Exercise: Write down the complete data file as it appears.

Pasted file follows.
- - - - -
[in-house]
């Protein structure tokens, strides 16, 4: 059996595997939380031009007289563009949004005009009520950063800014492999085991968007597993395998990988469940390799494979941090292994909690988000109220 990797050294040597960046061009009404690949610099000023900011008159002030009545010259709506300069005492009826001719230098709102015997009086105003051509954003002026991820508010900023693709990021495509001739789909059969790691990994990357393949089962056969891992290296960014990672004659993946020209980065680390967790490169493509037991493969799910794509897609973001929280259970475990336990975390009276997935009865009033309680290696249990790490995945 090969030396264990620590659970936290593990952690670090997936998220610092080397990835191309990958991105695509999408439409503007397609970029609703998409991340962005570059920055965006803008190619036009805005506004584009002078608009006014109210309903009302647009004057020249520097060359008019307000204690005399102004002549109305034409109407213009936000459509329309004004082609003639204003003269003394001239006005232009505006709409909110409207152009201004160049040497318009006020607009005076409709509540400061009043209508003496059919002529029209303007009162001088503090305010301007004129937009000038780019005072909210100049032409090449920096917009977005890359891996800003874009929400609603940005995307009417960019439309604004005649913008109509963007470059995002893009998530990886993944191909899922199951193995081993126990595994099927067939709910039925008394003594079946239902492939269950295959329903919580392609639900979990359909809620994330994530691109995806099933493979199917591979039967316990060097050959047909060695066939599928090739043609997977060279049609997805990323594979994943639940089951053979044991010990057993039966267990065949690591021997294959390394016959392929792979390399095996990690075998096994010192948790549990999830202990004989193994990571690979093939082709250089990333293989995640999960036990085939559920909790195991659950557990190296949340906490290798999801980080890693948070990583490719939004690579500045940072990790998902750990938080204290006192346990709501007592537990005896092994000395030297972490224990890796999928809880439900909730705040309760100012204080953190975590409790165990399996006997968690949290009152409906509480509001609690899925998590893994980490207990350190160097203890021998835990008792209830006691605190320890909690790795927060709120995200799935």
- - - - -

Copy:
[in-house]
């Protein structure tokens, strides 16, 4: 059996595997939380031009007289563009949004005009009520950063800014492999085991968007597993395998990988469940390799494979941090292994909690988000109220 990797050294040597960046061009009404690949610099000023900011008159002030009545010259709506300069005492009826001719230098709102015997009086105003051509954003002026991820508010900023693709990021495509001739789909059969790691990994990357393949089962056969891992290296960014990672004659993946020209980065680390967790490169493509037991493969799910794509897609973001929280259970475990336990975390009276997935009865009033309680290696249990790490995945 090969030396264990620590659970936290593990952690670090997936998220610092080397990835191309990958991105695509999408439409503007397609970029609703998409991340962005570059920055965006803008190619036009805005506004584009002078608009006014109210309903009302647009004057020249520097060359008019307000204690005399102004002549109305034409109407213009936000459509329309004004082609003639204003003269003394001239006005232009505006709409909110409207152009201004160049040497318009006020607009005076409709509540400061009043209508003496059919002529029209303007009162001088503090305010301007004129937009000038780019005072909210100049032409090449920096917009977005890359891996800003874009929400609603940005995307009417960019439309604004005649913008109509963007470059995002893009998530990886993944191909899922199951193995081993126990595994099927067939709910039925008394003594079946239902492939269950295959329903919580392609639900979990359909809620994330994530691109995806099933493979199917591979039967316990060097050959047909060695066939599928090739043609997977060279049609997805990323594979994943639940089951053979044991010990057993039966267990065949690591021997294959390394016959392929792979390399095996990690075998096994010192948790549990999830202990004989193994990571690979093939082709250089990333293989995640999960036990085939559920909790195991659950557990190296949340906490290798999801980080890693948070990583490719939004690579500045940072990790998902750990938080204290006192346990709501007592537990005896092994000395030297972490224990890796999928809880439900909730705040309760100012204080953190975590409790165990399996006997968690949290009152409906509480509001609690899925998590893994980490207990350190160097203890021998835990008792209830006691605190320890909690790795927060709120995200799935």